Likewise, a healthy young person’s hearing is 15dB to 20dB less sensitive at 15kHz than it is at 3kHz.
Our equipment makers seeing those things think: ‘Ah, we can shape the sound to get address that “problem”. We can boost the bass and treble when the volume control is low so that balance is “restored”.’ (And yes, those are all ‘scare’ quotes.) That’s what a ‘Loudness’ control does. It boosts bass and treble. The better ones would boost them more at lower settings of the volume knob, and not at all at higher settings.
There was at least one obvious problem with that. The amplifier didn’t know how big your room was, how far away from the speakers you were sitting, or how efficient your speakers were.
And it turns out, the varying sensitivity of the ear depends not only on frequency but on volume level. At 100dBSPL (on the newer equal loudness curves) 30Hz at 100dBSPL sounds close as dammit in level to 1kHz at 100dBSPL. So not only were ‘Loudness’ controls fundamentally misconceived, as I am arguing here, they wouldn’t even work to properly address the ‘problem’ for which they were designed, unless your system happened to sound exactly as loud as their ‘corrections’ were designed for.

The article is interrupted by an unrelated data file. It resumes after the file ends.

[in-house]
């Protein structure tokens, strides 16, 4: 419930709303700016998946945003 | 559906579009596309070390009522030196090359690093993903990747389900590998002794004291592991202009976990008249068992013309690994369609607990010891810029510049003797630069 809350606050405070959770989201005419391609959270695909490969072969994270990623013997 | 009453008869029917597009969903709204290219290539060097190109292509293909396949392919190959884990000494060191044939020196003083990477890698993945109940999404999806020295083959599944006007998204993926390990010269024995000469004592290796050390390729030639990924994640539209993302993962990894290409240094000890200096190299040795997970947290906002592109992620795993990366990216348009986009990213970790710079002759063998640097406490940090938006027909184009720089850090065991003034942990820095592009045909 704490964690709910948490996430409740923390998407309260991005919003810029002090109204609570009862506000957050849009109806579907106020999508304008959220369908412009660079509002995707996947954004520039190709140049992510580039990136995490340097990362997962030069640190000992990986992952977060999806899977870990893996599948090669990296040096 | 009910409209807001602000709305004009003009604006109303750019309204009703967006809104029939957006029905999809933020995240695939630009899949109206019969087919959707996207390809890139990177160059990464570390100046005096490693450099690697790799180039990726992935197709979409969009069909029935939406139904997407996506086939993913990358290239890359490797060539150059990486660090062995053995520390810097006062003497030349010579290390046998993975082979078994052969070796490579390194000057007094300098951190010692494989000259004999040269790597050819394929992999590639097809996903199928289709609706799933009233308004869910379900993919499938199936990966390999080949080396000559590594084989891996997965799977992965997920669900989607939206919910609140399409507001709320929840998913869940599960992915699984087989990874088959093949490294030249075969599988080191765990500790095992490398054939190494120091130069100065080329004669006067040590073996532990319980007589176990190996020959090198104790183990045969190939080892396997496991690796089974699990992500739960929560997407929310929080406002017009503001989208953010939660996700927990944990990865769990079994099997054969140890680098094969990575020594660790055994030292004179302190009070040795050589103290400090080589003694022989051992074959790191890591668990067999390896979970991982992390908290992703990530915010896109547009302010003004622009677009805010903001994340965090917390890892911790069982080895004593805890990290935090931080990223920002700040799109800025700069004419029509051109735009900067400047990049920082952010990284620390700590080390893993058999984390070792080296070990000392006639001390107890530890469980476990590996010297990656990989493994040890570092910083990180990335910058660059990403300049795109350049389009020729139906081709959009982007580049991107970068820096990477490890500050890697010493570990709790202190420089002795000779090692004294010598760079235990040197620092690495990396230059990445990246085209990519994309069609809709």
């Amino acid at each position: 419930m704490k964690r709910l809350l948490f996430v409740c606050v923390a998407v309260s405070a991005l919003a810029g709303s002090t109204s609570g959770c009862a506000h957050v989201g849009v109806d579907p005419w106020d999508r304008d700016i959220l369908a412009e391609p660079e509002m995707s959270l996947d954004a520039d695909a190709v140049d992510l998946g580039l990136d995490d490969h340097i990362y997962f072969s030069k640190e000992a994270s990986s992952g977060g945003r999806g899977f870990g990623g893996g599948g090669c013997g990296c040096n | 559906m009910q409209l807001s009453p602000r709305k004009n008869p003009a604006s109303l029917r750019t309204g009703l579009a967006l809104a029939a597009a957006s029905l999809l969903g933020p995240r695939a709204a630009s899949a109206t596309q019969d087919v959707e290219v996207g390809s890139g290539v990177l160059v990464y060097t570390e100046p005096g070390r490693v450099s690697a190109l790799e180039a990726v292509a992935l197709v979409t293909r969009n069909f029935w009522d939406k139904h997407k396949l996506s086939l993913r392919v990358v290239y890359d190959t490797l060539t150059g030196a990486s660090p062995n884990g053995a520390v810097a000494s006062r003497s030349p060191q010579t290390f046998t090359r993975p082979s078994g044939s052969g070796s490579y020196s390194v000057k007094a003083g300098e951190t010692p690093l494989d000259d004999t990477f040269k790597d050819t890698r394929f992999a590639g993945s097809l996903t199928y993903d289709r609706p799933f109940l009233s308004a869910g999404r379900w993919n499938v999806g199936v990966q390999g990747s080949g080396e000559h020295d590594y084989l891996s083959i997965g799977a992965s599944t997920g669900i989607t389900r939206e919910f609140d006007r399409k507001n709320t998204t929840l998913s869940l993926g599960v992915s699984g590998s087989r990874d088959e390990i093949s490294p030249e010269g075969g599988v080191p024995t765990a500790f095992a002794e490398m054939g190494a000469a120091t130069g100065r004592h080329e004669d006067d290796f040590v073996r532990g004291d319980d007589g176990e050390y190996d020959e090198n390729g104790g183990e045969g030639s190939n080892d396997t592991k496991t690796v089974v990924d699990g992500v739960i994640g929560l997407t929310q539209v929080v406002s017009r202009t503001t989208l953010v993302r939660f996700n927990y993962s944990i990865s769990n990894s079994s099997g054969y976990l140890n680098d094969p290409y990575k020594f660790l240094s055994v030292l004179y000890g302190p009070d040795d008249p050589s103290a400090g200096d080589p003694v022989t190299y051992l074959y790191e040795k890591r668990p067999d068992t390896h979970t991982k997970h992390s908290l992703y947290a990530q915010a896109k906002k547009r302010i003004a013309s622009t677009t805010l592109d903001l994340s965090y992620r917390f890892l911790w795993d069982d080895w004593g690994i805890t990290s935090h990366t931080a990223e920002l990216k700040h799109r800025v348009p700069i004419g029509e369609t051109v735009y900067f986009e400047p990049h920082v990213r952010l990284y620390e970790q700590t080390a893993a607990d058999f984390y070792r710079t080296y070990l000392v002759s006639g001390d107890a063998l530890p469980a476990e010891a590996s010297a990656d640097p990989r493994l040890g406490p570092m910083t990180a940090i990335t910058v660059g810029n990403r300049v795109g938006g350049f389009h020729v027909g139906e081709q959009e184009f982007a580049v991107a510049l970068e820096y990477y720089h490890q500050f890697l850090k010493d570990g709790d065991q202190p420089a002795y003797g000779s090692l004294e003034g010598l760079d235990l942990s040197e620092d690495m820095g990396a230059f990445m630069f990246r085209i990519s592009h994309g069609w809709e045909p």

Modern DSP-based ‘correction’ processes (at least in theory) deal with this, because they are set up using data gathered by the receiver in the automatic room calibration process. So the processor knows how loud the sound is where you are sitting and can apply the inverse of the appropriate equal loudness contour.
But here’s the thing, you and I and everyone else does not hear low level sound as deficient in those frequencies to which our ears are less sensitive. Our ears are only part of our hearing mechanism. The signals from them are fed into an enormously sophisticated organic signal processor, the human brain. (Not just humans: other animals have similar mechanisms).